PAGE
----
Doctors often use x-rays to diagnose conditions, such as arthritis, cancer, osteoporosis, and bone fractures or dislocations. Occasionally, patients must ingest or be injected with a substance to get a very detailed image of the internal organs. In some cases of cancer, radiation therapy—very high doses of x-rays—is used to kill the cancer cells.
X-rays are very helpful diagnostic tools, but excess exposure to radiation is dangerous. Different body tissues absorb various amounts of x-rays. Skin, fat and muscle, for example, allow more x-rays to pass through, but bones are denser, and they absorb more x-rays than soft tissues do. Excess absorption of xrays can change human DNA and make cells abnormal—and possibly malignant.
What Are X-rays?
X-rays are a form of electromagnetic radiation used to create images of bones, joints and soft tissue structures inside the body. The x-ray image looks like a set of shadows on a piece of plastic film that shows bones as white, air as black, and soft tissues as varying shades of gray. Most radiographs take less than a second to perform, although more complicated procedures, such as a barium enema, can take more than an hour.
In some patients, a magnetic resonance imaging (MRI) scan or some other advanced imaging technique may be ordered in addition to regular radiographs. These studies help investigate x-ray findings or create images for conditions that are not easily seen on radiographs, such as spinal disc disorders. MRIs can be more expensive than x-rays, but they do not use radiation, so they cause no risk of excess radiation exposure.
Why Are X-rays Necessary?
X-rays can help determine the necessary course of treatment and reveal if some underlying conditions might interfere with it. For example, patients often come to doctors of chiropractic after having suffered an injury. In many such cases, x-rays are necessary to exclude the possibility of more serious health problems. X-rays are also recommended in older patients— for example, to help detect the probability of osteoporosis—as well as in patients with a history of certain types of arthritis, tumors and many other conditions.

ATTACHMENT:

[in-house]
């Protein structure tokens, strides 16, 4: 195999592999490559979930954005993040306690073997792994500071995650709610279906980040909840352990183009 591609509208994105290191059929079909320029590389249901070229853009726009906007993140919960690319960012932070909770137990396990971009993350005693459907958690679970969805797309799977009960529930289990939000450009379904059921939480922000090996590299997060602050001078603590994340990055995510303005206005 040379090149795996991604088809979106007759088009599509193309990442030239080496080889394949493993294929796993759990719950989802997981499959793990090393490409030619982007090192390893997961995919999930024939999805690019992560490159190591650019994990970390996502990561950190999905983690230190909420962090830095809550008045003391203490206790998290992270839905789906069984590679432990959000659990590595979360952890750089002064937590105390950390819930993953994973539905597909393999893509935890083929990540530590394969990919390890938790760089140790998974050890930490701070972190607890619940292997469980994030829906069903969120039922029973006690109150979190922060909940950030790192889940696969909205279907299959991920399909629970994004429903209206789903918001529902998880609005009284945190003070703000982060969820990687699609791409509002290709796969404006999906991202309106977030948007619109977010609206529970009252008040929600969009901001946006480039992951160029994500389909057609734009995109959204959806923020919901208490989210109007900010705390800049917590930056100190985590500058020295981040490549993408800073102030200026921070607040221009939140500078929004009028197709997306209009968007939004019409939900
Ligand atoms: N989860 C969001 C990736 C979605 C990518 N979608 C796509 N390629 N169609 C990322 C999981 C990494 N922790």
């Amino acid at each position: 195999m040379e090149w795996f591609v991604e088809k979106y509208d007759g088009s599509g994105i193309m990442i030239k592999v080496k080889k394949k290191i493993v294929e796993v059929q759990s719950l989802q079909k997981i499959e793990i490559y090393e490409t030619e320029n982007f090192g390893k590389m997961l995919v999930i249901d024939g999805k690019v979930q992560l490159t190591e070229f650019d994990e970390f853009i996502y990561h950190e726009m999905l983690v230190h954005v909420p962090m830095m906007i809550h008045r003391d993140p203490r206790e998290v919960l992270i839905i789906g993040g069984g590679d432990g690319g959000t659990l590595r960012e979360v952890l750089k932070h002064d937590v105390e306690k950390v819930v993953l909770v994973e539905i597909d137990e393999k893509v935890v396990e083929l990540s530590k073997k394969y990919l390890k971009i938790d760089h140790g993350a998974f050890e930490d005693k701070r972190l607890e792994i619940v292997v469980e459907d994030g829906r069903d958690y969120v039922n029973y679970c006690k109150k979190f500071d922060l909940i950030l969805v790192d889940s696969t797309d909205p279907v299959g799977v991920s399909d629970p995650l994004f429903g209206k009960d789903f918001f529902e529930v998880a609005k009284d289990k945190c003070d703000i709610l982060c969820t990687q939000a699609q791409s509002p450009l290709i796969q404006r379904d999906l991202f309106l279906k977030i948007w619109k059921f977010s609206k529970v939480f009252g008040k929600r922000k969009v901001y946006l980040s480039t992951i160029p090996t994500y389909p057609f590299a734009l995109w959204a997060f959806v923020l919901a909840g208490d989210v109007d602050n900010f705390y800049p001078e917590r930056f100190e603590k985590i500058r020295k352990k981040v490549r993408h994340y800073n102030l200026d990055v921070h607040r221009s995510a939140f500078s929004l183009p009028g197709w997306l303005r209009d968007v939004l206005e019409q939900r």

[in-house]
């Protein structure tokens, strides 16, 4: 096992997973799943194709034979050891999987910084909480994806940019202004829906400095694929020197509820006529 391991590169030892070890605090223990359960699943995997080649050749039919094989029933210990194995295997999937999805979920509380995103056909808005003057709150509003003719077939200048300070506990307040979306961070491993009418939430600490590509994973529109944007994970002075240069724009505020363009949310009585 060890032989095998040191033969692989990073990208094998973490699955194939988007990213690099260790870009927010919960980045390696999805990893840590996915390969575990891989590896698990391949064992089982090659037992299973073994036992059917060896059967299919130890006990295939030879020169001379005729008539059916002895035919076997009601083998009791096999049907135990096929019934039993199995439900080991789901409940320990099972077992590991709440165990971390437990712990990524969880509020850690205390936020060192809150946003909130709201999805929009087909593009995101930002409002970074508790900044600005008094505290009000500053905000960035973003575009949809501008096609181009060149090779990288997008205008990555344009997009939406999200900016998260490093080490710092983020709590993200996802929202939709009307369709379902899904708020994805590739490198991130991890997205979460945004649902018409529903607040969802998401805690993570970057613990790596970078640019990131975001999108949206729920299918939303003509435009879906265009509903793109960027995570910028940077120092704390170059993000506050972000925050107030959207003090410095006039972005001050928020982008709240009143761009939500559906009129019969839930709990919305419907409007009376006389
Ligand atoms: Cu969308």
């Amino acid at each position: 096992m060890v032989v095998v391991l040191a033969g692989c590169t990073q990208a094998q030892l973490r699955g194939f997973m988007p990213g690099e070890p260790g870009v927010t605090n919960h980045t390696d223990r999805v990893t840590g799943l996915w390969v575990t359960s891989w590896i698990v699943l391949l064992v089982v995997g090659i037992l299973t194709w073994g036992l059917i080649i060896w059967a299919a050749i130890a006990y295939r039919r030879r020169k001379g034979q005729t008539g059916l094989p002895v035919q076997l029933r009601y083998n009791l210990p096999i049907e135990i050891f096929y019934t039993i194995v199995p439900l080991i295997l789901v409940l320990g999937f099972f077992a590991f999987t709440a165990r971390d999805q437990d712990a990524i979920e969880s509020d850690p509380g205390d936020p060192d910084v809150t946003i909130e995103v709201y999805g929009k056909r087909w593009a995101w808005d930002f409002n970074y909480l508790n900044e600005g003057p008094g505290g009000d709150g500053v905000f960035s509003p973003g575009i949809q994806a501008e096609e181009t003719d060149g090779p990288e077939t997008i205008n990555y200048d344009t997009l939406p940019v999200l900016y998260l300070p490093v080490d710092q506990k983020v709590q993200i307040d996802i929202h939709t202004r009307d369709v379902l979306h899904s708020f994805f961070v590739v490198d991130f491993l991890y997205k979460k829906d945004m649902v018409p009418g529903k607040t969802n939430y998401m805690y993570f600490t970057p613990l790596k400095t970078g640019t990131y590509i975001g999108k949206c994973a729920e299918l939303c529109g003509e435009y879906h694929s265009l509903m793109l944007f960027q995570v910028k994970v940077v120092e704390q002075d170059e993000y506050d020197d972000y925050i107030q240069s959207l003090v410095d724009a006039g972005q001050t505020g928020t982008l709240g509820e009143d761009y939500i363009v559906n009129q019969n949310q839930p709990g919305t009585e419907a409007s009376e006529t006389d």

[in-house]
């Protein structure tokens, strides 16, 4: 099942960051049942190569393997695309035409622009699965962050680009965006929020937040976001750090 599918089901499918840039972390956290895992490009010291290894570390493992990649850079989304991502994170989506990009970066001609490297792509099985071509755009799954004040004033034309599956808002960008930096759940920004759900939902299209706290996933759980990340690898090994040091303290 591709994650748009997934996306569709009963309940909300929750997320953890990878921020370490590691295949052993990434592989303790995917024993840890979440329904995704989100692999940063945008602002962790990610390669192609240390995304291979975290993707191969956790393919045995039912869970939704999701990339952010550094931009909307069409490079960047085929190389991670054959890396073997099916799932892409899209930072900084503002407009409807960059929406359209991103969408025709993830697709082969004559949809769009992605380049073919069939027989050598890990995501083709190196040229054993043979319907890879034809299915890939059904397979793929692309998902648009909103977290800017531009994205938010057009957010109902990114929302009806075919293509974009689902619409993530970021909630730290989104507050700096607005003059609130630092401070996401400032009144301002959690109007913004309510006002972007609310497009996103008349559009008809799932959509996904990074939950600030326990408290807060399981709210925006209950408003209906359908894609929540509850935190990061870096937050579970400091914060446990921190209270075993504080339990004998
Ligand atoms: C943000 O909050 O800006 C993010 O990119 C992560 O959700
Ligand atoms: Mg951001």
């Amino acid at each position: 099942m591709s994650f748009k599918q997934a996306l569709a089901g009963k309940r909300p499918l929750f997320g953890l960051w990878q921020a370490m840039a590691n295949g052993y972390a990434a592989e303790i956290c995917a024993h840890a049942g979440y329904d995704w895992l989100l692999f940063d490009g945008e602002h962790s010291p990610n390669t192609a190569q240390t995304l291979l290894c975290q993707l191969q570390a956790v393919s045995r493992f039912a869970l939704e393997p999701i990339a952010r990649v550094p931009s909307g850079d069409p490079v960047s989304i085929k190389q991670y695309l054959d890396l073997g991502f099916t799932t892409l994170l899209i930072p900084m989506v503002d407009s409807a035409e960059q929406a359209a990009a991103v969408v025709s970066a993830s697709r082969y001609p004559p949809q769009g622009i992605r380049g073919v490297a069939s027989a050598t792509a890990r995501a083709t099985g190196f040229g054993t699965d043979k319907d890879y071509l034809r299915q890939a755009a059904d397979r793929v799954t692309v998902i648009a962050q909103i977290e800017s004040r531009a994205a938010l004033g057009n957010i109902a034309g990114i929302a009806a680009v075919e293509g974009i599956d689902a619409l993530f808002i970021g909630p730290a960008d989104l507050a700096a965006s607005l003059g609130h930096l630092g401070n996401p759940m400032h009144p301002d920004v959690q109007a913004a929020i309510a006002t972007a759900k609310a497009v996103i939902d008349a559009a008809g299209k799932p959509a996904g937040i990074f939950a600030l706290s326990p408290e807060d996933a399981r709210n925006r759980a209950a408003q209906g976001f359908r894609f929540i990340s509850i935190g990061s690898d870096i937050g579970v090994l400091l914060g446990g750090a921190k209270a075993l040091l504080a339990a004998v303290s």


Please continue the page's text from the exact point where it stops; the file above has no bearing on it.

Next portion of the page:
What Are the Risks of X-rays?
X-rays are colorless, odorless and tasteless, so you will not see, smell, or taste them. In addition, you will feel nothing as they are taken. Since x-rays penetrate all matter to some degree, scientists have developed modern techniques and equipment that have minimized x-ray exposure. Your doctor’s x-ray equipment is inspected for safety after it is installed, and it must pass periodic state inspection. Your doctor will order only those x-rays that are absolutely necessary for your condition. He or she will do everything possible to protect your body from unnecessary radiation, using lead shields and aluminum filters when appropriate.
Your doctor will inform you of the results of your xrays, history and physical examination as soon as possible. Don’t hesitate to ask questions during your examination and treatment. Your safety, comfort, and concerns are of paramount importance to your doctor.
Keep track of when and where you had x-rays taken in the past so you can avoid having the tests repeated—and lessen your radiation exposure. After 7 to 10 years, or when a child reaches the age of 18 to 21 years, whichever is longer, health care facilities may destroy radiographs, so you may want to obtain a copy to keep in your records. At some point in the future, comparing the old x-rays with the new ones may help your doctor understand your history more clearly.
What Does the X-ray Procedure Include?
Each type of x-ray procedure has its own specific preparation. Here are a few basic things to remember when having an x-ray taken—your doctor or x-ray technician will also remind you of these:
• If you are a woman, tell your doctor if you might be pregnant. The doctor will also likely ask about your last menstrual period to assure that it is safe to take the radiographs.
• Remove any clothing over the part of the body to be x-rayed. If necessary, you will be given a gown and sometimes a protective lead drape to shield the rest of your body.
• Remove all jewelry from the body part to be xrayed. The metal in the jewelry may obscure the image.
Depending on the examined body area, you can be lying, sitting on a table in the radiography suite, or standing near a film-holding device. The doctor or technician will measure the body part and place it into a position that will provide the best radiograph. He or she then will aim the x-ray tube at the proper body region and tell you what position to hold and how to breathe. When the x-ray machine is activated, you may hear some pops, clicks and beeps, which are a normal part of the procedure. Unless instructed otherwise by your doctor, you should remain perfectly still. If your movements distort the image on the x-ray film, the xray may need to be retaken.
Usually, at least two views of a body part are taken. In some cases, more views may be necessary. Your doctor will perform only the minimum number of views that he or she considers necessary.
As with other medical procedures, x-rays are safe when used with care. Your doctor and x-ray technician have been trained to use the minimum amount of radiation necessary to obtain the needed results. The amount of radiation used in most examinations is very small and the benefits greatly outweigh the risk of harm.